In March of 2020, as a highly contagious virus wreaked havoc on the world, the PDGA announced that the Waco Charity Open would be the last scheduled event for the season. For the foreseeable future, the sport of professional disc golf would be on hold.
Disc golf has seen dramatic growth since its inception in 1976. According to the Professional Disc Golf Association, in 2011 there were 2,982 U.S. disc golf courses. In the UDisc directory, there are now around 11,300 disc golf courses as of November 2020. At this rate of growth disc golf courses will outnumber ball golf courses within 5 years.
Looking back at March of 2020, it seemed as if there would be a pause in disc golf’s exponential growth. But as we learned more about the virus and how it was transmitted, disc golf was poised for its best year ever. Unlike many other sports, disc golf is played strictly outdoors and equipment is hardly shared among its players.
The Art of Disc Dyeing
As all Americans were asked to social distance and stay home, another niche within the disc golf world began exploding. People stuck at home with nothing to do turned to arts and crafts to occupy their minds and stave off cabin fever. The idea of dyeing disc golf discs seemed like a great way to incorporate two of people’s favorite, or only available, activities into one.
The process of dyeing discs can vary significantly depending on the desired outcome. At the root of it, discs are placed on a medium, like shaving cream, lotion, or glue with dye engineered for polyester or plastic used to embed colors and designs into the discs. This process will usually take around 8-24 hours as the discs need a lot of time to absorb the dye into the material.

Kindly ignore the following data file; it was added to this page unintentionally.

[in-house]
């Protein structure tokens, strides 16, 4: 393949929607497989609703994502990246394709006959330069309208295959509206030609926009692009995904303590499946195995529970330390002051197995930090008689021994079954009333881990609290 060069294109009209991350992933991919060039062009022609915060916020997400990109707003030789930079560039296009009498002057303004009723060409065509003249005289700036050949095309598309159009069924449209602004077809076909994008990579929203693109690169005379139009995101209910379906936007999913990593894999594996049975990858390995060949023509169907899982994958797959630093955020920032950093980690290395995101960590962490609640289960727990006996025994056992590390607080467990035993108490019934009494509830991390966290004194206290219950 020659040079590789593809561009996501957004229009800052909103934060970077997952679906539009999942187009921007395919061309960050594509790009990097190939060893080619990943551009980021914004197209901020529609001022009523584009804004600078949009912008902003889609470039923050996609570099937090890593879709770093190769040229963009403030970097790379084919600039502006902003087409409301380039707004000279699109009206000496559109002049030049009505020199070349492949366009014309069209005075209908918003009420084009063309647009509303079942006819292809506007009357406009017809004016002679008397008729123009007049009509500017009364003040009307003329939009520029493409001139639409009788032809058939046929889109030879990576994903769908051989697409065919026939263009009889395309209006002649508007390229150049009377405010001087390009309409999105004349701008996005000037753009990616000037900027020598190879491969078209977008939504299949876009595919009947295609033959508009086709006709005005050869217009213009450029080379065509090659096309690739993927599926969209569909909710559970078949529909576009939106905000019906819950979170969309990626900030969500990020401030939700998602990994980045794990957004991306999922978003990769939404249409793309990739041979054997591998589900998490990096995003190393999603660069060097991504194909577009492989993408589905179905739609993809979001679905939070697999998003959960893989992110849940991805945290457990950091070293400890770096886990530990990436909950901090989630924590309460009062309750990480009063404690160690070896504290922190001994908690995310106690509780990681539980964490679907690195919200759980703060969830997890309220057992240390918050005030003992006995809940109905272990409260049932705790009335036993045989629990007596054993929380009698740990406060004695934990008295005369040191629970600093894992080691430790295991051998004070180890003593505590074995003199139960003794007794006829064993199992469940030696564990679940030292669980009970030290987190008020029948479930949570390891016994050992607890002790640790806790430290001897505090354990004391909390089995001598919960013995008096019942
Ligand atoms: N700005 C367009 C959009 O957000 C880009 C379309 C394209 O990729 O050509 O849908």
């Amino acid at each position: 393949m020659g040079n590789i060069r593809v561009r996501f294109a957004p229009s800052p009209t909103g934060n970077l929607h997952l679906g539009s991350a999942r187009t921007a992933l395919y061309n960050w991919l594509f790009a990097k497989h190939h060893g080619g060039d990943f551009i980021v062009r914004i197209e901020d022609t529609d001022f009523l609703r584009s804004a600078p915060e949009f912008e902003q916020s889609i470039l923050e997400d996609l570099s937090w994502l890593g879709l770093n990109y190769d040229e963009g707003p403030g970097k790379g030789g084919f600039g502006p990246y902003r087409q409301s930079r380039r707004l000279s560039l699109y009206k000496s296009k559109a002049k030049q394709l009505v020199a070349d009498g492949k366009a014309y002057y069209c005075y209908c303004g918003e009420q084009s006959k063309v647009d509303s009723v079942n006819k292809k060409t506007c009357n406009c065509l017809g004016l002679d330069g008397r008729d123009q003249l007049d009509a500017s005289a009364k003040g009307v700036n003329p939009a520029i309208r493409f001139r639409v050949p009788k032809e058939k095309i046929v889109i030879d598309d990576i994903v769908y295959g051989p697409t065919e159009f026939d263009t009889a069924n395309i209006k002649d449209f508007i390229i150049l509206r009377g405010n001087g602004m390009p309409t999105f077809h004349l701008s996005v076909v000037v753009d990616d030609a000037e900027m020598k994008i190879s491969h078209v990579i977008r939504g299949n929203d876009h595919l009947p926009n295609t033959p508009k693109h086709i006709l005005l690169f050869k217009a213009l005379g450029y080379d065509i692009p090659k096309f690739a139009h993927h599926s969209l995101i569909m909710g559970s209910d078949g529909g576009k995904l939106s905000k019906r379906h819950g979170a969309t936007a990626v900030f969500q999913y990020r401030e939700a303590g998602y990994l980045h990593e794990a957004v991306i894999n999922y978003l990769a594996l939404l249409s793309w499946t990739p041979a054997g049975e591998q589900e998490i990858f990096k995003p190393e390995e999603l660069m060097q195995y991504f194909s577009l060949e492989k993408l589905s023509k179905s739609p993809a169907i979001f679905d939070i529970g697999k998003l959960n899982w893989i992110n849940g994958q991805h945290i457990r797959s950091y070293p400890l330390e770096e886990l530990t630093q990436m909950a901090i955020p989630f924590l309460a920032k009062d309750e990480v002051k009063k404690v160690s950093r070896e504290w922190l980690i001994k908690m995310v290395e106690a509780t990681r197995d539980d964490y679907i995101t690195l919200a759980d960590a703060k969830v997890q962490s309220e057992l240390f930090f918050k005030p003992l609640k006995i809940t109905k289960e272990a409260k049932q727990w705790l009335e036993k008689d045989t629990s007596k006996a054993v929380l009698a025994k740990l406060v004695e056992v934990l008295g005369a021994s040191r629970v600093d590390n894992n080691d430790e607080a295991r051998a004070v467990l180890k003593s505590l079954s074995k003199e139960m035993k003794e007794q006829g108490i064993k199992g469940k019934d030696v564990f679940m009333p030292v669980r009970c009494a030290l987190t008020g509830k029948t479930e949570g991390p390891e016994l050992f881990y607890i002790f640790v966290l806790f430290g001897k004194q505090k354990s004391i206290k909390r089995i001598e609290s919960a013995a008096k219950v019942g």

Stickers and paint may seem like an easier and faster option but those would make the disc illegal in the eyes of the PDGA. The rules state any detectable thickness on the disc is not allowed.
The Growth of Disc Dyeing
As with the sport of disc golf, disc dyeing has been growing overtime as more and more people jump in. But with the explosion of disc golf during the pandemic, disc dyeing was right there for the ride.
It’s near impossible to find concrete numbers on how many disc dyers are out there, both professional and amateur. However, looking at the growth of Facebook and Reddit groups gives a strong indication of its overall trajectory.
The private Facebook group Disc Golf Dyers has seen thousands of people enter the group in the past 12 months and now has about 9,000 members. The subreddit r/discdyeing was at around 4,000 members in December of 2018. It grew to 5,000 members in December of 2019, and now sits at about 13,000 members.
Browsing Instagram, it's easy to see all the new disc dye artists popping up to sell their wares and capture some additional income or interest. However, there are some dyers that have been customizing discs way before it was popular and have built considerable followings.